World

Your Friday Briefing

Ukrainian regional police officers patrolling the city of Lysychansk.Credit…Ivor Prickett for The New York Times

Donbas’s fate is ‘being decided’

President Volodymyr Zelensky described the battle for Sievierodonetsk as a crucial moment in what is increasingly a war of attrition in eastern Ukraine. “The fate of our Donbas is being decided there,” he said.

Ukrainian forces are outgunned by the Russians. The city is burning as the sounds of gunfire echo from vicious street-by-street combat. If Sievierodonetsk and its sister city Lysychansk fall, Russia will control all of Luhansk, one of two provinces in the Donbas region.

Ukraine’s defense minister said his country “desperately needs heavy weapons, and very fast.”

Both sides are still struggling to control what Zelensky has called “dead cities,” as Russian bombardment further destroys the metropolises in the east. Here are live updates.

Deaths: Ukraine is keeping its casualty numbers secret. But on the front lines, fresh graves show how relentless the fighting has become.


Representatives Bennie Thompson and Liz Cheney on the first day of hearings on the Capitol riot.Credit…Kenny Holston for The New York Times

The U.S. begins Jan. 6 hearings

The House panel investigating the attack on the U.S. Capitol opened public hearings in Washington on Thursday night and began setting out the findings from its nearly yearlong investigation.

Lawmakers began the session by presenting previously unreleased video testimony from people close to former President Donald Trump. They also shared footage revealing the role of the far-right group the Proud Boys in the riot on Jan. 6, 2021.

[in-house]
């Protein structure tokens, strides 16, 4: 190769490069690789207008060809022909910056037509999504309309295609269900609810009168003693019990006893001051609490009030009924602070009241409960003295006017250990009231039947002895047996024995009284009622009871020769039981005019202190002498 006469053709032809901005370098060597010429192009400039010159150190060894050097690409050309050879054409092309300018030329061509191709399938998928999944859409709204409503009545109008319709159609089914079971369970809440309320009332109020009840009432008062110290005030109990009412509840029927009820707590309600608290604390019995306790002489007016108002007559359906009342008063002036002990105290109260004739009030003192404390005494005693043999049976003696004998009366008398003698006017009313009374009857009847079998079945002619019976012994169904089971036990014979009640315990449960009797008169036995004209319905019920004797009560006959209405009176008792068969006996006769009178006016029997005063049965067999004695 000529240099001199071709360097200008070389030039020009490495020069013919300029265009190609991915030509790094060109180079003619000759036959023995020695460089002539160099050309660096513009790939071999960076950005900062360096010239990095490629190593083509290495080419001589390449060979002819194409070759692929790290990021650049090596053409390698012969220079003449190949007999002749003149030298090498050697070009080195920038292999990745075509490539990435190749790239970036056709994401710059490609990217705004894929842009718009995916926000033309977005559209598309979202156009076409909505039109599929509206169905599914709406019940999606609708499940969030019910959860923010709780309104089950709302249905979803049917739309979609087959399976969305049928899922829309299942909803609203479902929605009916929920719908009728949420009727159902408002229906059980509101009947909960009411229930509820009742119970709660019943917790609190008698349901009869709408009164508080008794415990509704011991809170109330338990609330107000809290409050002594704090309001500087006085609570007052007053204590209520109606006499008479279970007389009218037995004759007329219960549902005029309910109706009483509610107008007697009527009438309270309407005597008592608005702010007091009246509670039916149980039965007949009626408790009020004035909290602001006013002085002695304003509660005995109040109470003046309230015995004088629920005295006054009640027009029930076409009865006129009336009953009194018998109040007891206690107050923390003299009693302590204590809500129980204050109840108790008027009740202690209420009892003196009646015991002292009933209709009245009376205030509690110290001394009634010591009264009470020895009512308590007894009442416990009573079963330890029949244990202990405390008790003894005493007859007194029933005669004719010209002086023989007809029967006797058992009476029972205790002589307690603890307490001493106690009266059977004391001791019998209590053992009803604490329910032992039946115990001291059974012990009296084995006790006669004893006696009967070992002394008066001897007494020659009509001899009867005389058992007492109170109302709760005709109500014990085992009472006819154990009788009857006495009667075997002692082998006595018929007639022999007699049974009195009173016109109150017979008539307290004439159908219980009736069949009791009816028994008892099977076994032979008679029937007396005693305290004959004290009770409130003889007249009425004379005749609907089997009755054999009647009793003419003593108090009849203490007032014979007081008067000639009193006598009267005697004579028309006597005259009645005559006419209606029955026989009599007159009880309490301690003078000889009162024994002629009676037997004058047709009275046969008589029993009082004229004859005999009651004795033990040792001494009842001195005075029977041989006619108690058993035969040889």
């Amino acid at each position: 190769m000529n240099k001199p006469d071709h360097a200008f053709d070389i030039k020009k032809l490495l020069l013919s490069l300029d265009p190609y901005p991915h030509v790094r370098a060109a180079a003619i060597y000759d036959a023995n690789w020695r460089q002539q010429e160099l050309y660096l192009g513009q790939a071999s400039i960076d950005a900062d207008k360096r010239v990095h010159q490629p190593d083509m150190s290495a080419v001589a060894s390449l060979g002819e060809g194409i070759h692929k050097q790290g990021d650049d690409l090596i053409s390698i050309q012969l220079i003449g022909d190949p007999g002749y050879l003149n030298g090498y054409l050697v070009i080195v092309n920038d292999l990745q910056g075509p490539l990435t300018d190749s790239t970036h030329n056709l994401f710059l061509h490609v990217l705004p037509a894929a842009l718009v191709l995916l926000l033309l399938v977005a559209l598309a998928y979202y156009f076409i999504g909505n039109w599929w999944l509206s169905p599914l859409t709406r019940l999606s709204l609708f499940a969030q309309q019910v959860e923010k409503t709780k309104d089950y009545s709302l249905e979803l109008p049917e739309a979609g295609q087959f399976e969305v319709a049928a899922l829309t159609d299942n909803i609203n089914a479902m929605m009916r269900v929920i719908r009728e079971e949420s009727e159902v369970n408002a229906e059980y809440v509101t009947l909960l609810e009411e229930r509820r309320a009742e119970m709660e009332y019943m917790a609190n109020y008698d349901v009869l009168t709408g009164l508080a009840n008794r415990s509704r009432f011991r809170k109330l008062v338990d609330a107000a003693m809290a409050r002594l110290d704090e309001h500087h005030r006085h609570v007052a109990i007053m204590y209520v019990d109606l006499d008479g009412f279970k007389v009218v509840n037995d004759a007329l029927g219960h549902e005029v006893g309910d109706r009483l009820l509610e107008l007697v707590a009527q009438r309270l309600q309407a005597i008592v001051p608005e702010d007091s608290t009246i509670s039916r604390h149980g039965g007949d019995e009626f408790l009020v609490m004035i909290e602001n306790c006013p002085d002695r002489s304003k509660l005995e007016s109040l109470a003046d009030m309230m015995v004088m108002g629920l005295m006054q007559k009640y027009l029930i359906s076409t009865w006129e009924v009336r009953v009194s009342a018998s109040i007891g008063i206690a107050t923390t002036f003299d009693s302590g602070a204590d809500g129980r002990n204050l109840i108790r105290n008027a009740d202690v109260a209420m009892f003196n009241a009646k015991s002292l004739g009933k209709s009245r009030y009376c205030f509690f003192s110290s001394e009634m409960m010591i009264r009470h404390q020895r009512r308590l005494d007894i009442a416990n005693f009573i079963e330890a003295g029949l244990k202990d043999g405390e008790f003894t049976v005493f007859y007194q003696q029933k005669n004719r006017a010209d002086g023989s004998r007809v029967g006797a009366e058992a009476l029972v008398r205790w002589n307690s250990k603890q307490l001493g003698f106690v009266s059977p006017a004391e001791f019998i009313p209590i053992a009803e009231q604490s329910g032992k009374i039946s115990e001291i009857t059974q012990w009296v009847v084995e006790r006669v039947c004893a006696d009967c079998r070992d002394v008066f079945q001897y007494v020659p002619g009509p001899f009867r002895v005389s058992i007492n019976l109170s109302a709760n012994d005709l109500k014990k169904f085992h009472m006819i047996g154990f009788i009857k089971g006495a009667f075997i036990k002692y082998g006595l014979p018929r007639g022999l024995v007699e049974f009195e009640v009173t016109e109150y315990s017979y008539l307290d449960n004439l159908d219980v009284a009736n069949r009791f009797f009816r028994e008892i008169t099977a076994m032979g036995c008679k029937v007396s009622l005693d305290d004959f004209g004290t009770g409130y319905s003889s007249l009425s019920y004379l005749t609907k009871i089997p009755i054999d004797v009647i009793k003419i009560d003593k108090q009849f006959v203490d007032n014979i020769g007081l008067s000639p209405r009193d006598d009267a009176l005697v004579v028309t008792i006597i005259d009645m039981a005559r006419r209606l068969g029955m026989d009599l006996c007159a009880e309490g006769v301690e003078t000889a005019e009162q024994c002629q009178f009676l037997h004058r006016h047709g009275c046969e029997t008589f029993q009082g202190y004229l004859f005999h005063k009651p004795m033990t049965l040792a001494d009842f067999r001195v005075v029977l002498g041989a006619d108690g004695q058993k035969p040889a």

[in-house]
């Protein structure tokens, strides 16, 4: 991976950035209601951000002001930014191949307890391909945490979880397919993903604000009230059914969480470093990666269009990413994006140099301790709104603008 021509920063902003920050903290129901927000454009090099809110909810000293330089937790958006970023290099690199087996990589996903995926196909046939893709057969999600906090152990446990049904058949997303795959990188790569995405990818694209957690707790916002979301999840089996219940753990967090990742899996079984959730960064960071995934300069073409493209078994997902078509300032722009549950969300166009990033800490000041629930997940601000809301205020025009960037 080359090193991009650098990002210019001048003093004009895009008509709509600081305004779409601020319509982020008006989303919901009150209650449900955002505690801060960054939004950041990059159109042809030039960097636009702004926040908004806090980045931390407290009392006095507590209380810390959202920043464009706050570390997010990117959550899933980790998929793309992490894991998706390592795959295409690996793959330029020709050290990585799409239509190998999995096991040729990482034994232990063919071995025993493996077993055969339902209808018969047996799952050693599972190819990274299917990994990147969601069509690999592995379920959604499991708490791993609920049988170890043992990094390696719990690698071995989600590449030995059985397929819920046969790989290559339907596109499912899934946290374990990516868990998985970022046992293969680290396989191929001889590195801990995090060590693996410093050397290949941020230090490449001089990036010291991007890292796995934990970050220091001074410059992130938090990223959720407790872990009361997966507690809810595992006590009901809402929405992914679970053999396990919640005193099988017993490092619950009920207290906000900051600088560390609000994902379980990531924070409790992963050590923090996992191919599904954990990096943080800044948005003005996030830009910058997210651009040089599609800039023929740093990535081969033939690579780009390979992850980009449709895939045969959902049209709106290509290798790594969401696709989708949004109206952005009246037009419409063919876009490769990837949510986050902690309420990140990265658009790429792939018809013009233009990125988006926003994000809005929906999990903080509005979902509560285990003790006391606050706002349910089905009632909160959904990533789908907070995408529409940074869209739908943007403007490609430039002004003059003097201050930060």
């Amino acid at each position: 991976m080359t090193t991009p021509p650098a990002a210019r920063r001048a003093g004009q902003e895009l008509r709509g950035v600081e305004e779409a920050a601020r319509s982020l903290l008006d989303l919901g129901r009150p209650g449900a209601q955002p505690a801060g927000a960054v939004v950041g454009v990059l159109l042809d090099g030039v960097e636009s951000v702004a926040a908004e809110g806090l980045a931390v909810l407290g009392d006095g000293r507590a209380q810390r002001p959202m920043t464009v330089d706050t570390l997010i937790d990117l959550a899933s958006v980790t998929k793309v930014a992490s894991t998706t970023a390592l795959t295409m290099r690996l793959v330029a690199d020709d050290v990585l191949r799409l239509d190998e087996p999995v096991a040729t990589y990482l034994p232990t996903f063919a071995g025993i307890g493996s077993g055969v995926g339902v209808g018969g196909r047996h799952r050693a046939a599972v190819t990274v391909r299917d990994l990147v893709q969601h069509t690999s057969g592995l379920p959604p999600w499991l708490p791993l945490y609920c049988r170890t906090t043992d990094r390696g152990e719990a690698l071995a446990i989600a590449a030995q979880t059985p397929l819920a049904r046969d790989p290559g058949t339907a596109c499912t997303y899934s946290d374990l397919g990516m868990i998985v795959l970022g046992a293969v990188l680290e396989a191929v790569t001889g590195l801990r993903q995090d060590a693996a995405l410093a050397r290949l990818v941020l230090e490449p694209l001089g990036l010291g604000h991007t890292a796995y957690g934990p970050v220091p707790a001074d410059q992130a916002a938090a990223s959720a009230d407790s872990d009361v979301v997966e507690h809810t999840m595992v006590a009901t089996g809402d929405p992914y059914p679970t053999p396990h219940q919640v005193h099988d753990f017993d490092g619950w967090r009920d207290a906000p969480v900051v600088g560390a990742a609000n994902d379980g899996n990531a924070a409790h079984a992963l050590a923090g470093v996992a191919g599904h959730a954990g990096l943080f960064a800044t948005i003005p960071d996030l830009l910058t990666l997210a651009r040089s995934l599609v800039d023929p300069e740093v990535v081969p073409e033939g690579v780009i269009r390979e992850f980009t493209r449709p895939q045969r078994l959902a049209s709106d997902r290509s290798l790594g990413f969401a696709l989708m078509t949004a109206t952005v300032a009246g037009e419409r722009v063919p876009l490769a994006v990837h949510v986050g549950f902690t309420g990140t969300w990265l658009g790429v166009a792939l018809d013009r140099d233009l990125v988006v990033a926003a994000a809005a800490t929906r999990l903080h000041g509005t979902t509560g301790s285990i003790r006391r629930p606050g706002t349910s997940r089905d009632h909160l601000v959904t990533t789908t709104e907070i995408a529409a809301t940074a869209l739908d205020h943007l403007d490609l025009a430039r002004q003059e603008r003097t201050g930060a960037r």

Together, the testimony and the lawmakers’ interpretations were used not only to highlight the threat that the activities that led up to the attack posed to American democracy but also to put Trump in the center of what Representative Bennie Thompson, the committees’s chairman, called “a sprawling, multistep conspiracy aimed at overturning the election.”

“Jan. 6 was the culmination of an attempted coup,” he said.

Resources: The Times has constructed an exhaustive timeline of the attack — the planning beforehand, the events at the Capitol and the preparation for the hearings.

Trump: Lawyers plan to question Trump under oath as part of a separate investigation into his business practices that is being led by the New York State attorney general’s office.

Related: The F.B.I. arrested Ryan Kelley, who is running for governor in Michigan. He faces misdemeanor charges, including disorderly conduct, in connection with the Capitol riot.


Members of a W.H.O. investigative team in Wuhan, China, in February 2021.Credit…Hector Retamal/Agence France-Presse — Getty Images

A new report on Covid’s origins

A team of international scientists assembled by the World Health Organization to look into the origins of the pandemic said that bats likely carried an ancestor of the coronavirus that may have then spilled over into a mammal sold at a wildlife market.

But the experts said that more Chinese data was needed to study how the virus spread to people — including the possibility that a lab leak played a role.

The team, which was appointed by the W.H.O. in October as it tried to reset its approach to studying the pandemic’s origins, said that Chinese scientists had shared information with them, but gaps in Chinese reports made it difficult to determine when and where the outbreak emerged. No new data pointed to a lab leak, the new report said, but the group said that they wanted to evaluate any evidence that emerges in the future.

Looking ahead. Independent experts said it was unclear how the team, which follows a previous group of scientists that the W.H.O. sent to China in early 2021, could help the organization break through the political barriers in China that have stalled the publication of most information about the virus’s origins.

THE LATEST NEWS

Around the World

Credit…Peter Dejong/Associated Press
  • As inflation continues to rise, the European Central Bank says that it will raise interest rates next month for the first time in 11 years.

  • Iran began dismantling the U.N. system used to monitor its nuclear program this week, at a moment when the country is again on the verge of possessing enough fuel for a bomb.

  • Prime Minister Naftali Bennett of Israel made a snap trip to the United Arab Emirates, the latest display of the strengthening alliance between the two countries and their united front against Iran.